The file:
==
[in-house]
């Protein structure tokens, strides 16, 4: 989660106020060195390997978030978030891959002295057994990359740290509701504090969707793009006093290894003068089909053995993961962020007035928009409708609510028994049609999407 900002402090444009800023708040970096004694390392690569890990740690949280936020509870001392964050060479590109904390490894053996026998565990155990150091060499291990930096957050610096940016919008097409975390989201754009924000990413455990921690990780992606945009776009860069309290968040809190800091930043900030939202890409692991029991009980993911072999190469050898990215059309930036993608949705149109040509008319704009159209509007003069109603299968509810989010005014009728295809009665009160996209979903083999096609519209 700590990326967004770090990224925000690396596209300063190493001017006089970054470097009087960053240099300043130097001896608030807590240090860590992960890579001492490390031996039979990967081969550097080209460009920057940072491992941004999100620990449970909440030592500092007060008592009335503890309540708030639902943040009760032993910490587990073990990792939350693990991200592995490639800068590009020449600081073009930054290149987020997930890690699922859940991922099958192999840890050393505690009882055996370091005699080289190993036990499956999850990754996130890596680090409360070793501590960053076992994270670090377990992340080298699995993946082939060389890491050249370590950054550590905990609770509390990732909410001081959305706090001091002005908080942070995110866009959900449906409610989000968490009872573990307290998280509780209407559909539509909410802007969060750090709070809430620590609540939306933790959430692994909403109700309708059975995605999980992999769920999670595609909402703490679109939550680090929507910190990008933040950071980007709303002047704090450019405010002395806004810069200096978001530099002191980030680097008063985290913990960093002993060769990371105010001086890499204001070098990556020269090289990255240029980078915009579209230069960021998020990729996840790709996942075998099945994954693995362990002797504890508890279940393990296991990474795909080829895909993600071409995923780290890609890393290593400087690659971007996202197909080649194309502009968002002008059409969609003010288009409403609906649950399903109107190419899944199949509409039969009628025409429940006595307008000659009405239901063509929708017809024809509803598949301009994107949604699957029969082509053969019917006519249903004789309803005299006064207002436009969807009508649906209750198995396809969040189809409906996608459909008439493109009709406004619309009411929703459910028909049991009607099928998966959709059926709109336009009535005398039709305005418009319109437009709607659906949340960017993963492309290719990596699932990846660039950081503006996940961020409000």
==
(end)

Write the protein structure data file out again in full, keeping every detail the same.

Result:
[in-house]
């Protein structure tokens, strides 16, 4: 989660106020060195390997978030978030891959002295057994990359740290509701504090969707793009006093290894003068089909053995993961962020007035928009409708609510028994049609999407 900002402090444009800023708040970096004694390392690569890990740690949280936020509870001392964050060479590109904390490894053996026998565990155990150091060499291990930096957050610096940016919008097409975390989201754009924000990413455990921690990780992606945009776009860069309290968040809190800091930043900030939202890409692991029991009980993911072999190469050898990215059309930036993608949705149109040509008319704009159209509007003069109603299968509810989010005014009728295809009665009160996209979903083999096609519209 700590990326967004770090990224925000690396596209300063190493001017006089970054470097009087960053240099300043130097001896608030807590240090860590992960890579001492490390031996039979990967081969550097080209460009920057940072491992941004999100620990449970909440030592500092007060008592009335503890309540708030639902943040009760032993910490587990073990990792939350693990991200592995490639800068590009020449600081073009930054290149987020997930890690699922859940991922099958192999840890050393505690009882055996370091005699080289190993036990499956999850990754996130890596680090409360070793501590960053076992994270670090377990992340080298699995993946082939060389890491050249370590950054550590905990609770509390990732909410001081959305706090001091002005908080942070995110866009959900449906409610989000968490009872573990307290998280509780209407559909539509909410802007969060750090709070809430620590609540939306933790959430692994909403109700309708059975995605999980992999769920999670595609909402703490679109939550680090929507910190990008933040950071980007709303002047704090450019405010002395806004810069200096978001530099002191980030680097008063985290913990960093002993060769990371105010001086890499204001070098990556020269090289990255240029980078915009579209230069960021998020990729996840790709996942075998099945994954693995362990002797504890508890279940393990296991990474795909080829895909993600071409995923780290890609890393290593400087690659971007996202197909080649194309502009968002002008059409969609003010288009409403609906649950399903109107190419899944199949509409039969009628025409429940006595307008000659009405239901063509929708017809024809509803598949301009994107949604699957029969082509053969019917006519249903004789309803005299006064207002436009969807009508649906209750198995396809969040189809409906996608459909008439493109009709406004619309009411929703459910028909049991009607099928998966959709059926709109336009009535005398039709305005418009319109437009709607659906949340960017993963492309290719990596699932990846660039950081503006996940961020409000």